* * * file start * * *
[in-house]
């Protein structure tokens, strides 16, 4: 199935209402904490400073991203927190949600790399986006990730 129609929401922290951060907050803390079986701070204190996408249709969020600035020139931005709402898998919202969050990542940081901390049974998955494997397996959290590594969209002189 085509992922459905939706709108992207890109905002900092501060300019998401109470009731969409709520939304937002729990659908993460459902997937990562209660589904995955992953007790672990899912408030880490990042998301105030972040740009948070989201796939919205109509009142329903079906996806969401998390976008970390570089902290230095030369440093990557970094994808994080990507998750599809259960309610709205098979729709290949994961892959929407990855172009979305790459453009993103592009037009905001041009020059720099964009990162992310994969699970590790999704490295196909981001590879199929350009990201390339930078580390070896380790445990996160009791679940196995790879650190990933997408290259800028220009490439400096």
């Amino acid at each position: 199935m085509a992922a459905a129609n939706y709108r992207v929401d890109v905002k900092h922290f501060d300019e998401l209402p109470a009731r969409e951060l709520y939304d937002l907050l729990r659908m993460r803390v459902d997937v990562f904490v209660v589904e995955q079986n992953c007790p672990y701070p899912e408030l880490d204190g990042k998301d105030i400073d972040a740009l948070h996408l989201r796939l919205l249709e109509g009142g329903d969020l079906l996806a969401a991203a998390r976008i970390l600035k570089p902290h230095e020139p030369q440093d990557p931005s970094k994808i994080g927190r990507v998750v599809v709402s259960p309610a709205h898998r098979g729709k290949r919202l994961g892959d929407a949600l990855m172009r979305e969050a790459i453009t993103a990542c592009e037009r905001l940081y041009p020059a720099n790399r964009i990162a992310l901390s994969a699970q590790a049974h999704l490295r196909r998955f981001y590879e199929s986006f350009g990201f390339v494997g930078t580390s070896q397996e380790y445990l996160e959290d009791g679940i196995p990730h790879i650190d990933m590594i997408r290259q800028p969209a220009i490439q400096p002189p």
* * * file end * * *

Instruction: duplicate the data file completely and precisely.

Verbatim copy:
[in-house]
């Protein structure tokens, strides 16, 4: 199935209402904490400073991203927190949600790399986006990730 129609929401922290951060907050803390079986701070204190996408249709969020600035020139931005709402898998919202969050990542940081901390049974998955494997397996959290590594969209002189 085509992922459905939706709108992207890109905002900092501060300019998401109470009731969409709520939304937002729990659908993460459902997937990562209660589904995955992953007790672990899912408030880490990042998301105030972040740009948070989201796939919205109509009142329903079906996806969401998390976008970390570089902290230095030369440093990557970094994808994080990507998750599809259960309610709205098979729709290949994961892959929407990855172009979305790459453009993103592009037009905001041009020059720099964009990162992310994969699970590790999704490295196909981001590879199929350009990201390339930078580390070896380790445990996160009791679940196995790879650190990933997408290259800028220009490439400096």
């Amino acid at each position: 199935m085509a992922a459905a129609n939706y709108r992207v929401d890109v905002k900092h922290f501060d300019e998401l209402p109470a009731r969409e951060l709520y939304d937002l907050l729990r659908m993460r803390v459902d997937v990562f904490v209660v589904e995955q079986n992953c007790p672990y701070p899912e408030l880490d204190g990042k998301d105030i400073d972040a740009l948070h996408l989201r796939l919205l249709e109509g009142g329903d969020l079906l996806a969401a991203a998390r976008i970390l600035k570089p902290h230095e020139p030369q440093d990557p931005s970094k994808i994080g927190r990507v998750v599809v709402s259960p309610a709205h898998r098979g729709k290949r919202l994961g892959d929407a949600l990855m172009r979305e969050a790459i453009t993103a990542c592009e037009r905001l940081y041009p020059a720099n790399r964009i990162a992310l901390s994969a699970q590790a049974h999704l490295r196909r998955f981001y590879e199929s986006f350009g990201f390339v494997g930078t580390s070896q397996e380790y445990l996160e959290d009791g679940i196995p990730h790879i650190d990933m590594i997408r290259q800028p969209a220009i490439q400096p002189p």